contracts which are expressly to be performed beyond
the year. [Lord Ellenborough, C. J. said that they might
relieve themselves from this part also of the argument.]
Fourthly, it is not immoral, as giving an interest to one
of the parties to procure the death of a third person by
violent means. No such motive can fairly and lawfully
be imputed to any person; nor is that the natural and
obvious tendency of the contract. It is not to be pre-
sumed that any person, having an interest of this sort in
an event, will endeavour to accomplish it by all means
however wicked and detestable. Nothing is more com-
mon in the grants of leases, especially of ecclesiastical
leases, than to limit their duration to the lives of the
king and royal family and other eminent persons, the
notoriety of which precludes all doubt. The objection,
if well founded, would go to invalidate all leases for
lives. They relied on Lord March v. Pigot (c). Neither
fifthly, is it against public policy to allow of such a

(a) 11 East, 142.

(6) 3 Burr, 1978.

(c) 5 Burr. 2802.

wager,

1812.

GILBERT against SYKES.

wager, as well for the unreasonableness of the presumption, that an interest of this kind would engage any person to swerve from their allegiance and duty, at the most imminent hazard to the party, as also because a wager on the life of a foreign sovereign appears to be more free from any objection of the kind than upon any other life whatever, from the event being far more removed from the control of either of the parties than in any other supposeable case. They relied on Andrews v. Herne (a), where, though the objection on the ground of public policy does not appear by the reports to have been taken; yet it cannot be supposed that the consideration of it was wholly overlooked by the Court. [Lord Ellenborough, C. J. There is nothing to be imputed to the Judges in Andrews v. Herne, that the objection in this view of it did not occur to them; for down to much later times, Lord Mansfield had tried causes upon bets on the sex of the Chevalier D'Eon, before the objection was taken on the ground of immorality. There are however precedents in Herne of declarations upon wagers so far back as the time of Elizabeth upon subjects in which the parties had no particular interest. Andrews v. Herne may therefore be taken as an authority that an action on a wager may be entertained without the parties having a special interest in the subjectmatter, but not as an authority against the objection now taken on the ground of public policy. It cannot indeed be considered that any person, by means of an interest created in the duration of another's life, would be impelled to commit murder in this country, from the fear of the law if from no other fear; but against the murder of a person in a foreign country, there might not be the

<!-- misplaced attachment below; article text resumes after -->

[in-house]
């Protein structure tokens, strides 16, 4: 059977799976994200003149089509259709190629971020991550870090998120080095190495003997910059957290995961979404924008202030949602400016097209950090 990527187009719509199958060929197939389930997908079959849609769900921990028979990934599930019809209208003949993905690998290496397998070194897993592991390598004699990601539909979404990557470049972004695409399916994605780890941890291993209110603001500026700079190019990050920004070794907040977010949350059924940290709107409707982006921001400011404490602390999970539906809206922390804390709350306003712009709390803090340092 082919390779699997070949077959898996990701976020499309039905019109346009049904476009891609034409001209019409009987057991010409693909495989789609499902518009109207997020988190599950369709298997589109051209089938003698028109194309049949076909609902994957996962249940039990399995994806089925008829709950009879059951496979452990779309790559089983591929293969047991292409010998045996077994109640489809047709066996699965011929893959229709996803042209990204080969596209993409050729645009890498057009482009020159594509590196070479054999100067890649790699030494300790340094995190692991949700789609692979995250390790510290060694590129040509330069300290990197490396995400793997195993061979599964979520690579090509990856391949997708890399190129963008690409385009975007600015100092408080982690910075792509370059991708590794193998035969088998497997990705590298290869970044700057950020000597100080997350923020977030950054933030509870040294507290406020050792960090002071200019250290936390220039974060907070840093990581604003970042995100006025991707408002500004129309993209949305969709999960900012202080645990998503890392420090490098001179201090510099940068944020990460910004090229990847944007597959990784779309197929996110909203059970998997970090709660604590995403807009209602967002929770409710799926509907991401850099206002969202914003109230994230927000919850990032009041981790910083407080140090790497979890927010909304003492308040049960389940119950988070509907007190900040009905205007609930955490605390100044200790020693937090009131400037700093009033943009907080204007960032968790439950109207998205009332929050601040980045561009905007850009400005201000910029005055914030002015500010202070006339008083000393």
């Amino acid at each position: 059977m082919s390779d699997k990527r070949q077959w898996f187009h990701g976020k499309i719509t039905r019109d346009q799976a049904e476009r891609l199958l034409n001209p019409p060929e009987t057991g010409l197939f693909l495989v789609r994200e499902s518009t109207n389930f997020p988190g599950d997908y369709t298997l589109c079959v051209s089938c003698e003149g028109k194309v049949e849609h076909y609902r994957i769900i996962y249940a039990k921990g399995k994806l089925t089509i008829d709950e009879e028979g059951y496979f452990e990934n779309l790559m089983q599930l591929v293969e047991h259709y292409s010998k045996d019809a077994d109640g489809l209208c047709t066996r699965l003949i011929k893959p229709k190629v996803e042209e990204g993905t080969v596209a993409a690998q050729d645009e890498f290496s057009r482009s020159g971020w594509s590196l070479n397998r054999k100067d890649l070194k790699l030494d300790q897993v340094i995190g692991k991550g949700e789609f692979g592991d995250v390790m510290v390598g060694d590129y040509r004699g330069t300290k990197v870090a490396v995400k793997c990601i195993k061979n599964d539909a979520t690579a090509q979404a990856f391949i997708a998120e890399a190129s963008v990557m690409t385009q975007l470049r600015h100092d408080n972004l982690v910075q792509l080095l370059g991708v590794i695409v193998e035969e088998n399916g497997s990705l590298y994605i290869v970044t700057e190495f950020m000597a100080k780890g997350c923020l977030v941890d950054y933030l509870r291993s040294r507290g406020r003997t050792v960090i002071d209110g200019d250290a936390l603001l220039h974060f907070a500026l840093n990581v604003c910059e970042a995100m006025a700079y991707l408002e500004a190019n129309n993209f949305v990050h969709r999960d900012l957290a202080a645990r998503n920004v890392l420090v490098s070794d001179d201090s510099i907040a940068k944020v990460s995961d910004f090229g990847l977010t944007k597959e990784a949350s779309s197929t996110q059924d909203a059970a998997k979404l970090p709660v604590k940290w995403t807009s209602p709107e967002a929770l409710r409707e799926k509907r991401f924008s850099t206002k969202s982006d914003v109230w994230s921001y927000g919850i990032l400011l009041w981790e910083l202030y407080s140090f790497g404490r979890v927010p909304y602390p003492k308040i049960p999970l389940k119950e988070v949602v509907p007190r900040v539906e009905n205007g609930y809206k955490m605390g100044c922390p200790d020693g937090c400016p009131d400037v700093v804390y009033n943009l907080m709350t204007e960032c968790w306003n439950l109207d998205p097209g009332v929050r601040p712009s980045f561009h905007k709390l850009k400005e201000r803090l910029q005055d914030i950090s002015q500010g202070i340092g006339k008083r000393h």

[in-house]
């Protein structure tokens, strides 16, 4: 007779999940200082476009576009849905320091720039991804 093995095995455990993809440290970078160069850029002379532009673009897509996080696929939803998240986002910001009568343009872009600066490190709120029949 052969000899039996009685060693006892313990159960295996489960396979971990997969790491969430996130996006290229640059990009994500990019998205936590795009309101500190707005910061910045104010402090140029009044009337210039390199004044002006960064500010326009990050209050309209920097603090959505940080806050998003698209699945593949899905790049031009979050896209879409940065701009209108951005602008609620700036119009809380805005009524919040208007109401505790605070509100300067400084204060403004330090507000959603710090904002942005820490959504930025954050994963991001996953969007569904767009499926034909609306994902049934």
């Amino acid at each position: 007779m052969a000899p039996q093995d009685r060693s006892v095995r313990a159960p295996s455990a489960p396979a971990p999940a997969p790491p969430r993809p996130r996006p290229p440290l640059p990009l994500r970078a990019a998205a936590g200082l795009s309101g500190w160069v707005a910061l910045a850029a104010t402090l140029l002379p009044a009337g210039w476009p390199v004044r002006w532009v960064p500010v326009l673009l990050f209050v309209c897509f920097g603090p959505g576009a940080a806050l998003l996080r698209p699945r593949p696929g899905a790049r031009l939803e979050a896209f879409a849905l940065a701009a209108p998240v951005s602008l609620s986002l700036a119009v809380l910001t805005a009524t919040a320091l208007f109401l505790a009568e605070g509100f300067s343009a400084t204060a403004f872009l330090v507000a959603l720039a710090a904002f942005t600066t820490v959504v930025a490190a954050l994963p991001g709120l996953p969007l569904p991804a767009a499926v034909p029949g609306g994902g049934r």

(a) I Lev. 33. 1 Keb. 56. 65.

same